By: Mackenzie Shields
In United States v. Wolfname, 2016 WL 4492465 (10th Cir. 2016), the Tenth Circuit held that assault is an element of every conviction under 18 U.S.C. § 11(a)(1). While responding to an early-morning 911 call, Officer Blaine Parnell—a police officer with the United States Bureau of Indian Affairs—attempted to arrest Wolfname on outstanding warrants. Wolfname fled. As a result of the flight and ensuing scuffle, Wolfname was indicted for “knowingly and forcibly assault[ing], resist[ing], and interfer[ing] with” Officer Parnell while he “was engaged in the performance of his official duties, which resulted in bodily injury to Parnell.” The jury found Wolfname guilty of resisting and interfering with Parnell in violation of § 111(a)(1), but wrote “No,” next to the assault option on the verdict form.
On appeal, Wolfname argued that the district court failed to instruct the jury on assault as an element of resisting and interfering with an officer under § 111(a)(1). The Tenth Circuit had previously addressed the issue in United States v. Hathaway, 318 F.3d 1001 (10th Cir. 2003). In Hathaway, it held that § 111(a) proscribes two separate offenses—a misdemeanor offense and a felony offense. The Tenth Circuit then held that both offenses require that the government prove assault when it alleges a defendant violated § 111(a)(1). Since a § 111(a)(1) conviction for resisting, opposing, impeding, intimidating, or interfering must fall into one of the offense categories, a conviction for any of these acts necessarily involves—at a minimum—simple assault. Therefore, assault is an element of any § 111(a)(1) conviction under Hathaway.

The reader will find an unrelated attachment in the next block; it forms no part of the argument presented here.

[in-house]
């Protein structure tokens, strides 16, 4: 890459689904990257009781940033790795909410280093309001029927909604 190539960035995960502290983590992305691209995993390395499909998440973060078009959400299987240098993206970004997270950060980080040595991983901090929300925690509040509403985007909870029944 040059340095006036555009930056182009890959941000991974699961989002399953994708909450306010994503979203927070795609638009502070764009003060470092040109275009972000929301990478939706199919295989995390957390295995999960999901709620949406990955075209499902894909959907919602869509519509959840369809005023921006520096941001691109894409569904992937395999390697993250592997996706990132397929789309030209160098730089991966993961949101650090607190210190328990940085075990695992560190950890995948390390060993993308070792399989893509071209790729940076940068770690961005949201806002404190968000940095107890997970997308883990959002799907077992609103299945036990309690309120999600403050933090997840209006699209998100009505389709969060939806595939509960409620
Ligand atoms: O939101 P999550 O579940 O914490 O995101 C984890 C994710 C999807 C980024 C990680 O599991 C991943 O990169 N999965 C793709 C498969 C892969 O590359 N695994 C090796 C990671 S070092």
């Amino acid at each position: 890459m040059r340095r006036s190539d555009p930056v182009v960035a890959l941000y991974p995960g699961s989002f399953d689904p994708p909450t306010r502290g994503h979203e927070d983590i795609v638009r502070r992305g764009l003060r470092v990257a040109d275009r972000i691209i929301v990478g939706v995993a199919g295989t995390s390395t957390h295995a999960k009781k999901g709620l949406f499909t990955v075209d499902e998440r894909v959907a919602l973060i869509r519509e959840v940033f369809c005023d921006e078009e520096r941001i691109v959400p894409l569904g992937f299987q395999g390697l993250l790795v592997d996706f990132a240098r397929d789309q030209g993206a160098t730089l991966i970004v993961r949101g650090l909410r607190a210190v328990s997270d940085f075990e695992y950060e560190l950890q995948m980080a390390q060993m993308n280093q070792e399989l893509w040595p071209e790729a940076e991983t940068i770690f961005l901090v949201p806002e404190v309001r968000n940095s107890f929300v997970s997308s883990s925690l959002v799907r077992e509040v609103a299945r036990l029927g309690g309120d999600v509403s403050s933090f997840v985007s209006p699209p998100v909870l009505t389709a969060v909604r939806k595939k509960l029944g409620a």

The district court’s failure to instruct the jury on the essential element of assault constituted plain error and the plain error affected Wolfname’s substantial rights and the fairness, integrity, or public reputation of his trial, therefore his conviction was reversed and remanded for further proceedings.